Evelyn COKE, Plaintiff-Appellant, v. LONG ISLAND CARE AT HOME, LTD., and Maryann Osborne, Defendants-Appellees.
A detailed discussion of the facts of this case and the regulatory scheme at issue is set forth in Coke v. Long Island Care at Home, Ltd., 376 F.3d 118, 121-25 (2d Cir.2004) (“Coke I” ). The procedural history is this: Plaintiff-Appellant Evelyn Coke appealed from a final judgment entered in the United States District Court for the Eastern District of New York (Thomas C. Platt, Judge) granting Defendants-Appellees Long Island Care at Home and Maryann Osborne judgment on the pleadings pursuant to Federal Rule of Civil Procedure 12(c). See Coke v. Long Island Care at Home, Ltd., 267 F.Supp.2d 332 (E.D.N.Y.2003). On appeal, this court affirmed in part and vacated in part the district court's judgment, holding that 29 C.F.R. § 552.6 is enforceable on its face but that 29 C.F.R. § 552.109(a) (“ § 552.109(a)”) is unenforceable. See Coke I, 376 F.3d at 135. By an order dated January 23, 2006, the United States Supreme Court granted Defendants-Appellees' petition for a writ of certiorari, vacated this court's 2004 judgment, and remanded the case to “the Second Circuit for further consideration in light of the Department of Labor's Wage and Hour Advisory Memorandum No.2005-1 (December 1, 2005).” Long Island Care at Home, Ltd. v. Coke, 546 U.S. 1147, 126 S.Ct. 1189, 163 L.Ed.2d 1125 (2006). For the reasons that follow, upon reconsideration in light of the Department of Labor's Wage and Hour Advisory Memorandum (“DOL Memo”), we adhere to our original position.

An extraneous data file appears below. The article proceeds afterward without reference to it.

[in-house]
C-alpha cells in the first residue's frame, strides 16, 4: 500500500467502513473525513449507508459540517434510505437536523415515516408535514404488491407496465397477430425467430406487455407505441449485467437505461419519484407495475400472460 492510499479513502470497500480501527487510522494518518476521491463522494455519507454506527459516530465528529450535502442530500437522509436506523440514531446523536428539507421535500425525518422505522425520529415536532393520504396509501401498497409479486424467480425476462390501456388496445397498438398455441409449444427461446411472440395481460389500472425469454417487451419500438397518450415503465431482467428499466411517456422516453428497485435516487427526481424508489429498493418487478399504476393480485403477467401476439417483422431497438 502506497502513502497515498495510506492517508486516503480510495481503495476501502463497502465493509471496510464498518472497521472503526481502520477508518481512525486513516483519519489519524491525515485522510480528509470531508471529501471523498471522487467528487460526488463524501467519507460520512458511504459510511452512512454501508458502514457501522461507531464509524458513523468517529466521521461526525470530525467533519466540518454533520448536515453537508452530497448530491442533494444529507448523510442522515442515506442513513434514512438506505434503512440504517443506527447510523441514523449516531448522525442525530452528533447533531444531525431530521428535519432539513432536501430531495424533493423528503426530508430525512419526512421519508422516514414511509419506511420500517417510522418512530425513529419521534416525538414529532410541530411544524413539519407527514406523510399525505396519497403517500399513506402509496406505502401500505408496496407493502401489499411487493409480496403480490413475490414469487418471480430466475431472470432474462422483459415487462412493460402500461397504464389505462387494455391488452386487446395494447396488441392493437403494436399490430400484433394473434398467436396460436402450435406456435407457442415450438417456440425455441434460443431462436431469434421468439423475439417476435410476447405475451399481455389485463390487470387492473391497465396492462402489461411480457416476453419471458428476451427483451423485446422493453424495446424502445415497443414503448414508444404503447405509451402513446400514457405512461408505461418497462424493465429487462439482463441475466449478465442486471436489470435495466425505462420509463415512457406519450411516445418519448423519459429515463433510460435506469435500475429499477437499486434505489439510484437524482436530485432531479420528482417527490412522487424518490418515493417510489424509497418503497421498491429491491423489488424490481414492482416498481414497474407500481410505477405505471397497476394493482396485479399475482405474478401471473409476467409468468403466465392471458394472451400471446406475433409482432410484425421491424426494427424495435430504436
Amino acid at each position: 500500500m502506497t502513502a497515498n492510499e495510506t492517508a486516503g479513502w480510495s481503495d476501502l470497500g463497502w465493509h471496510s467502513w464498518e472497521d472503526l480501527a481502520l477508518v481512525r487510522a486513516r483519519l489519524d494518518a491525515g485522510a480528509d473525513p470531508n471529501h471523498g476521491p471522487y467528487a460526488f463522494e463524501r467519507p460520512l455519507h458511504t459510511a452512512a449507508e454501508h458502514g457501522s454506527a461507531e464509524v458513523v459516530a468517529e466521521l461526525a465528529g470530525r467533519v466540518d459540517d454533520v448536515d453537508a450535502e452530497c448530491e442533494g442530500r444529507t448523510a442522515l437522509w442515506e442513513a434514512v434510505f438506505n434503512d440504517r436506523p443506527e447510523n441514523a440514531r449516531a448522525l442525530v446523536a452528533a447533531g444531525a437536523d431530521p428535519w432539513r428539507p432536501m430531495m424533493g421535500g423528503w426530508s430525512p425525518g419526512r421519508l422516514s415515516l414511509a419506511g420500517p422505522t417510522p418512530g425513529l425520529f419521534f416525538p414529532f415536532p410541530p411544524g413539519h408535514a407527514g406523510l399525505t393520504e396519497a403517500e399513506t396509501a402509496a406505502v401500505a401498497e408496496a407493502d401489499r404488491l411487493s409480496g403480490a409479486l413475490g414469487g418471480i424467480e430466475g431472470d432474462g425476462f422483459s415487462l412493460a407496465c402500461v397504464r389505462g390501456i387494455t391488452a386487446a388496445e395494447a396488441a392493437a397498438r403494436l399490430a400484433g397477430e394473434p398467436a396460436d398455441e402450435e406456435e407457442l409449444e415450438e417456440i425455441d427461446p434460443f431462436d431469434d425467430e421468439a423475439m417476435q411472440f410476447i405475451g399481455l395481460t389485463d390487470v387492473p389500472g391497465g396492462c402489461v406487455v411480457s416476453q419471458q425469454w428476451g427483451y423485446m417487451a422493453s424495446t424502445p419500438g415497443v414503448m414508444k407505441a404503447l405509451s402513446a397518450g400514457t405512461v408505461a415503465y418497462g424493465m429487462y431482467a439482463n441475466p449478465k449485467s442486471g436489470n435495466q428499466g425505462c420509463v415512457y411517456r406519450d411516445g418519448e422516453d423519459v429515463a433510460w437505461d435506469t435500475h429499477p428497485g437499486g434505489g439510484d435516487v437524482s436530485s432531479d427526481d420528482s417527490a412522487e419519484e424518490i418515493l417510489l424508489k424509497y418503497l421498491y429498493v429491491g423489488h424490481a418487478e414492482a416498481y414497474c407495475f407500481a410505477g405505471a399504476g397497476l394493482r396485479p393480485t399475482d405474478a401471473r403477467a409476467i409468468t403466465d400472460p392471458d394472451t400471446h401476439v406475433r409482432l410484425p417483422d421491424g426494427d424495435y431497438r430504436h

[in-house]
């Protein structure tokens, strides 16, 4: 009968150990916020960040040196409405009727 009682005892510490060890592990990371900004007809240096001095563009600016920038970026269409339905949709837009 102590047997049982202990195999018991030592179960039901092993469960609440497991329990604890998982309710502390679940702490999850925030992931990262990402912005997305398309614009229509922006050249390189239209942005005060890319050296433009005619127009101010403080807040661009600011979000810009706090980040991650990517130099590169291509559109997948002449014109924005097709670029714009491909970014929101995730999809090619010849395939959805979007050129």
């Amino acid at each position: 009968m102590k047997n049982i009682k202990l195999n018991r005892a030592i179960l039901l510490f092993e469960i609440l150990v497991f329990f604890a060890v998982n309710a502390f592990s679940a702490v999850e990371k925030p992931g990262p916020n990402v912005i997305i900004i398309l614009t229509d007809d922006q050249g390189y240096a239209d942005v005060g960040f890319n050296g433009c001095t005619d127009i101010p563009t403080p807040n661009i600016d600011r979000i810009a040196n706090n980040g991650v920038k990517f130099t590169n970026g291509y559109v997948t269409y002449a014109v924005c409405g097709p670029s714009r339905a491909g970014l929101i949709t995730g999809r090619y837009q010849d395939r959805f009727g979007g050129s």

An administrative agency's rule implementing a statutory provision is entitled to the deference described in Chevron U.S.A., Inc. v. Natural Resources Defense Council, 467 U.S. 837, 104 S.Ct. 2778, 81 L.Ed.2d 694 (1984), “when it appears that Congress delegated authority to the agency generally to make rules carrying the force of law, and that the agency interpretation claiming deference was promulgated in the exercise of that authority.” United States v. Mead Corp., 533 U.S. 218, 226-27, 121 S.Ct. 2164, 150 L.Ed.2d 292 (2001). There is no dispute that Congress delegated to the Department of Labor (“DOL” or “the Department”) the authority to promulgate legislative rules, which carry the force of law. But for substantially the same reasons set forth in our 2004 decision, we conclude that § 552.109(a) was not intended, at the time of its promulgation, to be a legislative rule; rather, it was meant to be an interpretive rule. While the original notice of proposed rulemaking indicates that the entirety of Part 552 of the Code of Federal Regulations was adopted pursuant to the authority delegated by 29 U.S.C. § 213(a)(15), it also indicates that the DOL proposes to add Part 552
defining and delimiting, in Subpart A, the terms “domestic service employee,” [and other terms undefined in the statute] and setting forth, in Subpart B, a statement of general policy and interpretation concerning the application of the Fair Labor Standards Act to domestic service employees.